education.govt.nz

Writing takes flight at Te Aroha school

Issue: Volume 97, Number 20

Posted: 12 November 2018
Reference #: 1H9o1R

Boys are often reluctant writers but a primary school is starting to see improvements in literacy, writing and maths by taking an approach that connects with nature – particularly the wind.

 

A wind vane turbine made by the students. Their wind studies reflect the school's tūrangawaewae.

A wind vane turbine made by the students. Their wind studies reflect the school's tūrangawaewae.

Over the past six months, the school leaders at Elstow-Waihou School in Te Aroha have seen a marked acceleration in creative writing amongst a group of students who were underachieving.

Artworks of the students blowing were inspired by them imagining themselves as Tawhirimātea, the Māori god of wind and storms. Stories they wrote on the same theme were highly creative, with strong narratives.

Artworks of the students blowing were inspired by them imagining themselves as Tawhirimātea, the Māori god of wind and storms. Stories they wrote on the same theme were highly creative, with strong narratives.

The key was to find something that excited their imaginations, and the answer involved balloons, science experiments, and the children’s interest in the Māori god of wind, weather, thunder, lightning, rain and storms, Tāwhirimātea.

On the walls of a classroom are pictures the students have drawn of Tāwhirimātea. He is the son of Papatuanuku (earth mother) and Ranginui (sky father). They also wrote vivid stories imagining themselves as Tāwhirimātea himself – a process that involved art and science knowledge and the use of rich vocabulary.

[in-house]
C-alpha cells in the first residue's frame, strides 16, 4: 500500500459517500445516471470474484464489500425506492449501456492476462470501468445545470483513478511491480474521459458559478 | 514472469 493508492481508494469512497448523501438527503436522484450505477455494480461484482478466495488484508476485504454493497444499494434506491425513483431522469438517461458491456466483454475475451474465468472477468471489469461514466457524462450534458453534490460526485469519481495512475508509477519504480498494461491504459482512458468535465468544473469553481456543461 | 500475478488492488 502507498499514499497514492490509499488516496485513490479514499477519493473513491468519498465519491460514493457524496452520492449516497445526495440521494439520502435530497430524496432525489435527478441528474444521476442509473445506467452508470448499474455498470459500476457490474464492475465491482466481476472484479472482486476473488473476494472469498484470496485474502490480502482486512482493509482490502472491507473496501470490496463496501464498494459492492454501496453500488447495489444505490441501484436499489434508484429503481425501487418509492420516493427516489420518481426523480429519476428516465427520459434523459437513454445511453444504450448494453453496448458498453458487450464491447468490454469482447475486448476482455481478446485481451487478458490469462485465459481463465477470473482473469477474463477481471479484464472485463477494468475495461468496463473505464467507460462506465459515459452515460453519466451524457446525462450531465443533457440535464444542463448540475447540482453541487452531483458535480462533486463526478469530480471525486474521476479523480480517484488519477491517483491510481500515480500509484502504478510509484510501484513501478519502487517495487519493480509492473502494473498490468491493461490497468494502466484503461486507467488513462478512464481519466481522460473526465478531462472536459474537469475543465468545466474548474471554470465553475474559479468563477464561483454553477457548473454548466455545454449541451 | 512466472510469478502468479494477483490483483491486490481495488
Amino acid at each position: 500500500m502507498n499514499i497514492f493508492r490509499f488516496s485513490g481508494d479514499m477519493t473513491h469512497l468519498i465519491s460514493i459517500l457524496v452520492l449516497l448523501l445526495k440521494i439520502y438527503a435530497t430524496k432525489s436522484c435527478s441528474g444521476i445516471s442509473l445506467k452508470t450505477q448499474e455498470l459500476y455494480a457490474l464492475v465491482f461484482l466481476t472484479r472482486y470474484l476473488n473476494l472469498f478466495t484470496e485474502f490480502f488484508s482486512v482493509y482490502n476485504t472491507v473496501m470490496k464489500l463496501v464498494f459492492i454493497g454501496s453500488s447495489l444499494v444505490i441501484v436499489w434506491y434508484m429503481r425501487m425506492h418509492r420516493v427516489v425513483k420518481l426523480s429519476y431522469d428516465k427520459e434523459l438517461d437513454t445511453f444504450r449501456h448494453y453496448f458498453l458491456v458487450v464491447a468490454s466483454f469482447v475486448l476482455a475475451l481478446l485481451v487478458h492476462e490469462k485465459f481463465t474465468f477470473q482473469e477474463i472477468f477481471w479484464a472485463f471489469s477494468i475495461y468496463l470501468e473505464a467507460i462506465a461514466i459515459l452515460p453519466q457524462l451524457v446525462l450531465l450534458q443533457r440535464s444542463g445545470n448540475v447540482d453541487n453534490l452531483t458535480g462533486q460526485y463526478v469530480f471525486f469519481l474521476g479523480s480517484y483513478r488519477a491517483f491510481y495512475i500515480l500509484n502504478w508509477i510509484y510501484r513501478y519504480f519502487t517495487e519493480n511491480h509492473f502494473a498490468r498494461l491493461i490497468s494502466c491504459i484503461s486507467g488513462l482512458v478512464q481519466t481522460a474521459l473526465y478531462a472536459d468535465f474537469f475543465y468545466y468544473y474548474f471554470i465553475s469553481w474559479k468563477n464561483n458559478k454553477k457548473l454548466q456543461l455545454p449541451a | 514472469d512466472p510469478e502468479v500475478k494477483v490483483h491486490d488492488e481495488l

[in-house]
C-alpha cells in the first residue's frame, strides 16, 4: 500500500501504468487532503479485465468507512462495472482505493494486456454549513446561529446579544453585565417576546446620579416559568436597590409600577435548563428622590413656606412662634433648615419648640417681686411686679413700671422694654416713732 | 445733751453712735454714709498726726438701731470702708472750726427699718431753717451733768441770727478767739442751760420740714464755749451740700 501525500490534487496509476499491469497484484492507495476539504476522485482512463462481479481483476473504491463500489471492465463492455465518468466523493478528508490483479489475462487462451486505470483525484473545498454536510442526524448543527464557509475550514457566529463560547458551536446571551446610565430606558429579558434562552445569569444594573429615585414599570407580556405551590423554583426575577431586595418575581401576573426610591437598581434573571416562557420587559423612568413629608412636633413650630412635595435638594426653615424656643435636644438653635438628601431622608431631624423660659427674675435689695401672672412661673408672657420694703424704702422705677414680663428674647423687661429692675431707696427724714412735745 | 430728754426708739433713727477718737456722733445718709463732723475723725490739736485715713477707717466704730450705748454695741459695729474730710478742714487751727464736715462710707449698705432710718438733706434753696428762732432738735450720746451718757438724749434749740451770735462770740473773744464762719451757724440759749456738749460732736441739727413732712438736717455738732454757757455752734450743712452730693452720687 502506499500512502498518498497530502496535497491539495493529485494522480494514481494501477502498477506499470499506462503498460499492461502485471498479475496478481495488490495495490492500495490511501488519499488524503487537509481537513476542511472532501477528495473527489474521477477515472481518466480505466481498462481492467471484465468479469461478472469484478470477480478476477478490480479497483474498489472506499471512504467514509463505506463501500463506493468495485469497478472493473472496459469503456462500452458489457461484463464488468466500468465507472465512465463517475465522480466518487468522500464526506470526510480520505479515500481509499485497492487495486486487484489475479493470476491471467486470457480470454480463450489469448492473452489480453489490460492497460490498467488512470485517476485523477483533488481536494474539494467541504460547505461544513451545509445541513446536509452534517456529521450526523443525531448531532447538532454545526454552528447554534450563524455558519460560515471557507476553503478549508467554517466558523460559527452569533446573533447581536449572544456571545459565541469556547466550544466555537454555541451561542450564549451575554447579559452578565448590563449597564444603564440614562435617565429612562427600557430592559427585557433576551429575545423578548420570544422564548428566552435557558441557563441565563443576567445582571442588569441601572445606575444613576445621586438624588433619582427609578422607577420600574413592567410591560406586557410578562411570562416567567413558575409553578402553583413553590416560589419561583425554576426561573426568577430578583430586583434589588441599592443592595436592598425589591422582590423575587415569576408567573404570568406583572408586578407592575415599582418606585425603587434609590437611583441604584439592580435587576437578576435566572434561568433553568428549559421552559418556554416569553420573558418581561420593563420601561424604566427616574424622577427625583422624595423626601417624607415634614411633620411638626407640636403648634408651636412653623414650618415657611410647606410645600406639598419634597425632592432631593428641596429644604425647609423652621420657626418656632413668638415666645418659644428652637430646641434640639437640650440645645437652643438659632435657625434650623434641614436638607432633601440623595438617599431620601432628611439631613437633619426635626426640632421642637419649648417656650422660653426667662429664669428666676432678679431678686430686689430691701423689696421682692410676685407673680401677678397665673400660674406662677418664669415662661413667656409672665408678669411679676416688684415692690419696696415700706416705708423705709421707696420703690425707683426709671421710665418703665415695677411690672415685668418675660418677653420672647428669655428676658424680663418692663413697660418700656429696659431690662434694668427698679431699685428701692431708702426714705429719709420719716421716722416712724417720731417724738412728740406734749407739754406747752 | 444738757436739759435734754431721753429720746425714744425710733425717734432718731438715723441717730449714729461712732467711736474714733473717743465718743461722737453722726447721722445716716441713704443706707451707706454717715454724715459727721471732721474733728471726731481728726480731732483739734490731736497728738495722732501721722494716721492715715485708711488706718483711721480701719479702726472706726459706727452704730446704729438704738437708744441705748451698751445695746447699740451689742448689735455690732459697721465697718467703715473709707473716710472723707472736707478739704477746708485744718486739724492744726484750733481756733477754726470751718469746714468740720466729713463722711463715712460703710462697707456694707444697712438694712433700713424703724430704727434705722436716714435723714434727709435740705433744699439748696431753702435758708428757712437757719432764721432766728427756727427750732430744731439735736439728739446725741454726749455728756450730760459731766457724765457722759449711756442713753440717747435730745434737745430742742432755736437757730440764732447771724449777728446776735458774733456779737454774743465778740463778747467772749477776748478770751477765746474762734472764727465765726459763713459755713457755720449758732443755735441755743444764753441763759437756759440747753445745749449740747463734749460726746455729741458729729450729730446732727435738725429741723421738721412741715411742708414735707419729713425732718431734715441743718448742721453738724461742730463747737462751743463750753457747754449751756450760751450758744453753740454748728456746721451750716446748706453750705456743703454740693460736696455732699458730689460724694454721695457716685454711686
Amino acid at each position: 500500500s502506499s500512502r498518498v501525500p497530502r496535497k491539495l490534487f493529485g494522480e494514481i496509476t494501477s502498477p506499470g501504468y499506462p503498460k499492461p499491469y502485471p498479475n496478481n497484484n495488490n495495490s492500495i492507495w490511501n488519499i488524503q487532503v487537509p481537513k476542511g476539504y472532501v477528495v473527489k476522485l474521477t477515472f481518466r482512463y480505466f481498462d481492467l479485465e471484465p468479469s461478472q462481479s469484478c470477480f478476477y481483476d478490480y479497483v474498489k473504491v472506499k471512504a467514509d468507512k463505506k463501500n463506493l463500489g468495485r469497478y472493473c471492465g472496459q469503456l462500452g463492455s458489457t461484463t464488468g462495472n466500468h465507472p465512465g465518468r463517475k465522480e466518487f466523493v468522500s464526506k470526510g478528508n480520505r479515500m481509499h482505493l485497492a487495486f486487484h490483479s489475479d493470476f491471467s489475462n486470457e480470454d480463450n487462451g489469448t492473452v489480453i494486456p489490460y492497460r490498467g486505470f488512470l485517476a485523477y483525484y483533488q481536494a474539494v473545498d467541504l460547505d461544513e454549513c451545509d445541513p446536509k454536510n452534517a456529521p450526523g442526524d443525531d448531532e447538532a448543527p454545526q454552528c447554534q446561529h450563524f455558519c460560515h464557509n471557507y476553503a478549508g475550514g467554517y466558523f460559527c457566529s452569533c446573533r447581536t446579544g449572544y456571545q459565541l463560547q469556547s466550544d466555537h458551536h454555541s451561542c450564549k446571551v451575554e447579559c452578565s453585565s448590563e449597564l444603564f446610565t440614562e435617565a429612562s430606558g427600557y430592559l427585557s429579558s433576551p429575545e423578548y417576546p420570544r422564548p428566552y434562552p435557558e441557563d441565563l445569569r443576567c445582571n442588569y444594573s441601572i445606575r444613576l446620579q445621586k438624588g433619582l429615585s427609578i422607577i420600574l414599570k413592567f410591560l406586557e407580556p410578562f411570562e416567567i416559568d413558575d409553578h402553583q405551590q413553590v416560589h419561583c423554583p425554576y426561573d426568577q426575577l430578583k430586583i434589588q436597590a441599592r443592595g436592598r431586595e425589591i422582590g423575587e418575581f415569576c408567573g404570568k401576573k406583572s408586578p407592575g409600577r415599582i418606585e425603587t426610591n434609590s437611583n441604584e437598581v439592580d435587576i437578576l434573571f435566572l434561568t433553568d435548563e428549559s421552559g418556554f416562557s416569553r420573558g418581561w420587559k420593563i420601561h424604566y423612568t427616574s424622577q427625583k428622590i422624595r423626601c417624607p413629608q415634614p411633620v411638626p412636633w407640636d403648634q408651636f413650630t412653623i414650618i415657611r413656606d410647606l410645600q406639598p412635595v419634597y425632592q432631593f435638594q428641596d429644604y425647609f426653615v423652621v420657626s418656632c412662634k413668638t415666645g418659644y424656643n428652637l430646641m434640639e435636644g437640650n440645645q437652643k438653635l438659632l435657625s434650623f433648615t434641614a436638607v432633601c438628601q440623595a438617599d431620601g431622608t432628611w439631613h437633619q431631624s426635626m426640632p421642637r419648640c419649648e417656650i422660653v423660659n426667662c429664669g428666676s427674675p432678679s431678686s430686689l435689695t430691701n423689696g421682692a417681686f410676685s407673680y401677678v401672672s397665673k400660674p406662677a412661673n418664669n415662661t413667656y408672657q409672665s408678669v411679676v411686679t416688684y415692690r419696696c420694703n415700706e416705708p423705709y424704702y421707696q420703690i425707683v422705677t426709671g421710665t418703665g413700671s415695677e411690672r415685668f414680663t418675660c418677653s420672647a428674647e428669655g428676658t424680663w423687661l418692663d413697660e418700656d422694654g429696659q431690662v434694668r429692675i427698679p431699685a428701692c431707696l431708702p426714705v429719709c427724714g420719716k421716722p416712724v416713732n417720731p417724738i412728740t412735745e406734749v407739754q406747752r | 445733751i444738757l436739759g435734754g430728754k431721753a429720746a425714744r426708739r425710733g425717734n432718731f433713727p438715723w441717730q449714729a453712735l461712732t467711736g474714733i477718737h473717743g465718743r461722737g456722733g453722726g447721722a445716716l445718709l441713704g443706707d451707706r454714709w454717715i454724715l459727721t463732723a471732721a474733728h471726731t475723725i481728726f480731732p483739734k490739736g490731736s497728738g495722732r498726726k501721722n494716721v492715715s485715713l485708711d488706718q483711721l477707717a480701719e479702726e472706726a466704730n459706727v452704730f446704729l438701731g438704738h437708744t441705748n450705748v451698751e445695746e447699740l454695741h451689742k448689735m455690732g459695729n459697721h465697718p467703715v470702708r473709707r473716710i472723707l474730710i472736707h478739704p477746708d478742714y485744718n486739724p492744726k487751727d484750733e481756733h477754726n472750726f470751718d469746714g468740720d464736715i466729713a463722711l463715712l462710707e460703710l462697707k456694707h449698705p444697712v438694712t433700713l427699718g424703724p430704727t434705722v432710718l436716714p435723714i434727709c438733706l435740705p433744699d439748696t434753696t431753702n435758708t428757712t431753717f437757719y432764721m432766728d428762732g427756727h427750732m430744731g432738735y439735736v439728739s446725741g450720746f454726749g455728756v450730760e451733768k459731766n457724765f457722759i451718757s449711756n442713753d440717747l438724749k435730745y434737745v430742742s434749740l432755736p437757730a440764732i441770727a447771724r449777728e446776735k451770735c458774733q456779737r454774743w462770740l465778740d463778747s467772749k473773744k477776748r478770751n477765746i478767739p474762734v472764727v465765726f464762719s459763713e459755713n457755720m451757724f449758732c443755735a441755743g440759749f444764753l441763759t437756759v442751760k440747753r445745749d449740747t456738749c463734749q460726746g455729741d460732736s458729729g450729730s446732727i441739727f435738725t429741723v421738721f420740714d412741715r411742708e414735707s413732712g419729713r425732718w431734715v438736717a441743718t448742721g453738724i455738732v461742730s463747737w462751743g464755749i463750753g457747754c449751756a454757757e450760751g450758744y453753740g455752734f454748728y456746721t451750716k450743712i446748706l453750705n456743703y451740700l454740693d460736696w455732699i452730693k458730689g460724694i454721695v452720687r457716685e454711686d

Rich connections accelerate learning

Students Jayden Darby and Abbie Collins take measurements as part of their STEM studies that focus on wind.

Students Jayden Darby and Abbie Collins take measurements as part of their STEM studies that focus on wind.

The school has a focus on tūrangawaewae, and its rich connections to place are helping to accelerate learning, as the wind plays a big part in the students’ everyday life. Not only is the school in a high wind zone, but the various forces of nature at play, and the maths involved in them, are at the heart of what the children are doing every day.

Student Tyler McKellar uses a power drill to make a windmill as part of science studies.

Student Tyler McKellar uses a power drill to make a windmill as part of science studies.

There’s now less structure and more play, creativity, curiosity and experimentation. Principal Sandy Stirling is aiming for improved numeracy and literacy through combining science, technology, engineering, arts and maths (STEAM), in a practical and interactive way.

The centre of their learning is STEAM HQ, a multi-dimensional learning environment in a classroom at the heart of the school. It’s a space that’s fun, exciting and is sparking learning, with the learning direction led by the students. Sandy says, “The new skill-based approach puts the teachers as guides rather than the font of all knowledge.”